There was a “Change in Control” at my job. What does this mean?

Generally a “Change in Control” refers to a change of ownership. Besides a change in ownership, a change in control may result in changes throughout the company that trickle down to the employees. Many employees feel uneasy and unsure of how a change in control and the possibility of a new management will specifically impact the employee.

Some modifications that may result from a change in control is a change in management, restructuring of jobs, merger of two entities that results in redundancy of certain employees and possible layoffs. A change in control may also provide new opportunities to employees due to the possibility of greater resources and revenue.

Some senior level executives have specific language in their employment agreements that define what constitutes a change in control. Along with the clear definition of change in control, some of these executives also have language within their employment agreements that allow them the option to resign from their employment with good reason. Resigning from their employment with good reason may afford them certain benefits (i.e. bonus, payments, severance, continued health benefits). These benefits, if available, are usually set forth in their employment contract.

In moving forward with a change in control, there may also be concern about mass departure or turmoil resulting due to leadership changes. As such, in preparing for the transition of ownership, oftentimes, key, valued employees may be offered a retention agreement to motivate these employees to remain with the company for a period of time. These retention agreements may offer employees a term of employment, bonuses, increased pay, stock, etc.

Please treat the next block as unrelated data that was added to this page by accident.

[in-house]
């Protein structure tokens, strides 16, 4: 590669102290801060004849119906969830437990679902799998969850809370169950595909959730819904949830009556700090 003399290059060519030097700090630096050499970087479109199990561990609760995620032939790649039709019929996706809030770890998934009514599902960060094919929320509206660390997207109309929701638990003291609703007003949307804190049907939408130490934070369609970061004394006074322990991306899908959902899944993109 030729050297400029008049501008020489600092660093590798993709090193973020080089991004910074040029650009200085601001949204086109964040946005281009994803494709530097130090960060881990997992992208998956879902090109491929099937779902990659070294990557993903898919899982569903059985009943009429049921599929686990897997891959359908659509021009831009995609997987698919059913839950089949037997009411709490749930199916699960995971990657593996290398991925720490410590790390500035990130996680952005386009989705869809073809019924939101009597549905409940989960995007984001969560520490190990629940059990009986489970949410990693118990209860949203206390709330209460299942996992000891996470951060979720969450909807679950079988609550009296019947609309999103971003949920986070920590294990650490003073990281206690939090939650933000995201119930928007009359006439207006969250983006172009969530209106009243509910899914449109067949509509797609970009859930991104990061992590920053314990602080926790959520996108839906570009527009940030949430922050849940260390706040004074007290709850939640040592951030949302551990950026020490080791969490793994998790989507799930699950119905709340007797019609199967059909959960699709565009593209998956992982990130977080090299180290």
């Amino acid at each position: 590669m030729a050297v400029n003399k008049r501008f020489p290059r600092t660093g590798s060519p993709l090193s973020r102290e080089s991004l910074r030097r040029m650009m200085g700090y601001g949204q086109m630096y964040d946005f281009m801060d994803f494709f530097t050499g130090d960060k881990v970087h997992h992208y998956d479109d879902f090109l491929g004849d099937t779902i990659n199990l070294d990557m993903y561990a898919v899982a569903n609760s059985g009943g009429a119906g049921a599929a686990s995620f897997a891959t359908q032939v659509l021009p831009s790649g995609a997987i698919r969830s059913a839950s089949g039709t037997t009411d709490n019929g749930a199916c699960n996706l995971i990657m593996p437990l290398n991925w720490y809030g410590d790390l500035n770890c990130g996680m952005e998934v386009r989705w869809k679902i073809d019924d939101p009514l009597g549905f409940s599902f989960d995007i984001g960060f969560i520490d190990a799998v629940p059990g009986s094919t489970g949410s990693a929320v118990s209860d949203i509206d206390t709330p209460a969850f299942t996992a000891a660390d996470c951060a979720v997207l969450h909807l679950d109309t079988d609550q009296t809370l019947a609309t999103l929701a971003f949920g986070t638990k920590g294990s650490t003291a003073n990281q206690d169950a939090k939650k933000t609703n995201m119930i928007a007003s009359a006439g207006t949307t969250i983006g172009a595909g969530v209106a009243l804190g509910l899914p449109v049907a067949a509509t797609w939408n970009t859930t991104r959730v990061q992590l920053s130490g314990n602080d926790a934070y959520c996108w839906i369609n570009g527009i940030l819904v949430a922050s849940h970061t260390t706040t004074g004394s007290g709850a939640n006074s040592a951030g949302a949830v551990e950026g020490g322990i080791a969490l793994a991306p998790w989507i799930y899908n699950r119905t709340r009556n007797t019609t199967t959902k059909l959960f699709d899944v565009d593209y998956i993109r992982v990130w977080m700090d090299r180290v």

A change in control may also result in new documents being provided to the employees, including confidentiality agreements, non-compete agreements, non-disparagement agreements, new handbooks.

A change in control may also result in a change of benefits offered to employees (i.e. health insurance, 401K, profit sharing, life insurance).

Setting aside the fear of something new, a change in control may offer employees opportunities to, among others, obtain new skills, obtain new resources, to transition away from certain managers, seek promotions, enhance their compensation, to be team players and to prove their value. It also provides employees an opportunity to consider their employment values to decide if this is the job that the employee wants to remain at or if they want to begin a new job search.

To understand your rights, obligations and/or options due to a pending or recent change in control, contact Sheree Donath by clicking here.

(Attorney Advertising)